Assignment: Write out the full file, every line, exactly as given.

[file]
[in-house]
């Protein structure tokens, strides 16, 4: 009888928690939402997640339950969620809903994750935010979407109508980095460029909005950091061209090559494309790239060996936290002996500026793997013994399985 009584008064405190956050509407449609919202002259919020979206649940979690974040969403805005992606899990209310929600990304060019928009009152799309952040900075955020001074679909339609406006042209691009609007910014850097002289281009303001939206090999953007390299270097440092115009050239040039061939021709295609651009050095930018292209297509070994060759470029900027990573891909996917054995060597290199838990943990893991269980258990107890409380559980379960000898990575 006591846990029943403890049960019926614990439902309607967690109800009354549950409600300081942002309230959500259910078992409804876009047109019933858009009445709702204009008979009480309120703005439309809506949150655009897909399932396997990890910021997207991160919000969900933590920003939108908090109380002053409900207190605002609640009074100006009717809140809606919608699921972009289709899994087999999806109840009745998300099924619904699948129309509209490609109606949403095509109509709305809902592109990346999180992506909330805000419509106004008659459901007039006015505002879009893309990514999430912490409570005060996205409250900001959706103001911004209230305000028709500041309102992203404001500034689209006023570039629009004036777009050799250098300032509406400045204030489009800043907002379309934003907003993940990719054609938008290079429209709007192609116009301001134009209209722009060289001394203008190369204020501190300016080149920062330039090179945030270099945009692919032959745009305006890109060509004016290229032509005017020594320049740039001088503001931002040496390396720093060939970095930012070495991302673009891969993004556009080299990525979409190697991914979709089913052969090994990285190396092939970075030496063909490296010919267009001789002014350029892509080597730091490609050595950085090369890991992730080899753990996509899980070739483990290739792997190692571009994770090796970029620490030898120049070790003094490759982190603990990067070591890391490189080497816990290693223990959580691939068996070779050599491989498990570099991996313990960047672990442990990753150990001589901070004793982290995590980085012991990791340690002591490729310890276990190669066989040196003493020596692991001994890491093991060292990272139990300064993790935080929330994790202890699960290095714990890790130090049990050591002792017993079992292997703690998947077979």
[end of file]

[in-house]
């Protein structure tokens, strides 16, 4: 009888928690939402997640339950969620809903994750935010979407109508980095460029909005950091061209090559494309790239060996936290002996500026793997013994399985 009584008064405190956050509407449609919202002259919020979206649940979690974040969403805005992606899990209310929600990304060019928009009152799309952040900075955020001074679909339609406006042209691009609007910014850097002289281009303001939206090999953007390299270097440092115009050239040039061939021709295609651009050095930018292209297509070994060759470029900027990573891909996917054995060597290199838990943990893991269980258990107890409380559980379960000898990575 006591846990029943403890049960019926614990439902309607967690109800009354549950409600300081942002309230959500259910078992409804876009047109019933858009009445709702204009008979009480309120703005439309809506949150655009897909399932396997990890910021997207991160919000969900933590920003939108908090109380002053409900207190605002609640009074100006009717809140809606919608699921972009289709899994087999999806109840009745998300099924619904699948129309509209490609109606949403095509109509709305809902592109990346999180992506909330805000419509106004008659459901007039006015505002879009893309990514999430912490409570005060996205409250900001959706103001911004209230305000028709500041309102992203404001500034689209006023570039629009004036777009050799250098300032509406400045204030489009800043907002379309934003907003993940990719054609938008290079429209709007192609116009301001134009209209722009060289001394203008190369204020501190300016080149920062330039090179945030270099945009692919032959745009305006890109060509004016290229032509005017020594320049740039001088503001931002040496390396720093060939970095930012070495991302673009891969993004556009080299990525979409190697991914979709089913052969090994990285190396092939970075030496063909490296010919267009001789002014350029892509080597730091490609050595950085090369890991992730080899753990996509899980070739483990290739792997190692571009994770090796970029620490030898120049070790003094490759982190603990990067070591890391490189080497816990290693223990959580691939068996070779050599491989498990570099991996313990960047672990442990990753150990001589901070004793982290995590980085012991990791340690002591490729310890276990190669066989040196003493020596692991001994890491093991060292990272139990300064993790935080929330994790202890699960290095714990890790130090049990050591002792017993079992292997703690998947077979």